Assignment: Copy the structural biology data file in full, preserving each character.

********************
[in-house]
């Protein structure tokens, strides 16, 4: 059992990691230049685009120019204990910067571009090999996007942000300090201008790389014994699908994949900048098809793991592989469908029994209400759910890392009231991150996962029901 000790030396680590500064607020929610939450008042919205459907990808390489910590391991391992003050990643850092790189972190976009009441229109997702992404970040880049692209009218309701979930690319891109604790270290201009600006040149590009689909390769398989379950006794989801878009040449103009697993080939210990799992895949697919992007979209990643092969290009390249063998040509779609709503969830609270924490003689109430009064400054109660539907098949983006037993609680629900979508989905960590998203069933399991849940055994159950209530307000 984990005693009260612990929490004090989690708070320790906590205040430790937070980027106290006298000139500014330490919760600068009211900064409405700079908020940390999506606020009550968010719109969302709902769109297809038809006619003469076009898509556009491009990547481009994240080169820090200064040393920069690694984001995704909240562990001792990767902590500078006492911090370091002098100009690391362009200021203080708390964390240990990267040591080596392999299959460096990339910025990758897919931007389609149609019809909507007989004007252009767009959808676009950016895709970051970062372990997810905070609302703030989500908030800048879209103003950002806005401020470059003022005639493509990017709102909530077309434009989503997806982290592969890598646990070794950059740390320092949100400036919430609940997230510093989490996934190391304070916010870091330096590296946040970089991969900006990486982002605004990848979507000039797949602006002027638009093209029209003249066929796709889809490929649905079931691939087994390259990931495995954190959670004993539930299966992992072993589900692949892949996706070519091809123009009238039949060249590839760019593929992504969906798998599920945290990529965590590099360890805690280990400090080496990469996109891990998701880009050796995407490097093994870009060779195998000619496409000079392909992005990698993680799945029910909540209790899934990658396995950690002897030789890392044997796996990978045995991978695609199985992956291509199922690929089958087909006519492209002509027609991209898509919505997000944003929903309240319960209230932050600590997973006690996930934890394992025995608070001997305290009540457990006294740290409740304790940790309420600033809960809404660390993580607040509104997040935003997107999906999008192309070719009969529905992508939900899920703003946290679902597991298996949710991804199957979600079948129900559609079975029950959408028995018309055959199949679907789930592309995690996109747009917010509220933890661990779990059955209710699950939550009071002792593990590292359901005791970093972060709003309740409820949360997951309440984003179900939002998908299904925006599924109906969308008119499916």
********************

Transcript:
[in-house]
């Protein structure tokens, strides 16, 4: 059992990691230049685009120019204990910067571009090999996007942000300090201008790389014994699908994949900048098809793991592989469908029994209400759910890392009231991150996962029901 000790030396680590500064607020929610939450008042919205459907990808390489910590391991391992003050990643850092790189972190976009009441229109997702992404970040880049692209009218309701979930690319891109604790270290201009600006040149590009689909390769398989379950006794989801878009040449103009697993080939210990799992895949697919992007979209990643092969290009390249063998040509779609709503969830609270924490003689109430009064400054109660539907098949983006037993609680629900979508989905960590998203069933399991849940055994159950209530307000 984990005693009260612990929490004090989690708070320790906590205040430790937070980027106290006298000139500014330490919760600068009211900064409405700079908020940390999506606020009550968010719109969302709902769109297809038809006619003469076009898509556009491009990547481009994240080169820090200064040393920069690694984001995704909240562990001792990767902590500078006492911090370091002098100009690391362009200021203080708390964390240990990267040591080596392999299959460096990339910025990758897919931007389609149609019809909507007989004007252009767009959808676009950016895709970051970062372990997810905070609302703030989500908030800048879209103003950002806005401020470059003022005639493509990017709102909530077309434009989503997806982290592969890598646990070794950059740390320092949100400036919430609940997230510093989490996934190391304070916010870091330096590296946040970089991969900006990486982002605004990848979507000039797949602006002027638009093209029209003249066929796709889809490929649905079931691939087994390259990931495995954190959670004993539930299966992992072993589900692949892949996706070519091809123009009238039949060249590839760019593929992504969906798998599920945290990529965590590099360890805690280990400090080496990469996109891990998701880009050796995407490097093994870009060779195998000619496409000079392909992005990698993680799945029910909540209790899934990658396995950690002897030789890392044997796996990978045995991978695609199985992956291509199922690929089958087909006519492209002509027609991209898509919505997000944003929903309240319960209230932050600590997973006690996930934890394992025995608070001997305290009540457990006294740290409740304790940790309420600033809960809404660390993580607040509104997040935003997107999906999008192309070719009969529905992508939900899920703003946290679902597991298996949710991804199957979600079948129900559609079975029950959408028995018309055959199949679907789930592309995690996109747009917010509220933890661990779990059955209710699950939550009071002792593990590292359901005791970093972060709003309740409820949360997951309440984003179900939002998908299904925006599924109906969308008119499916």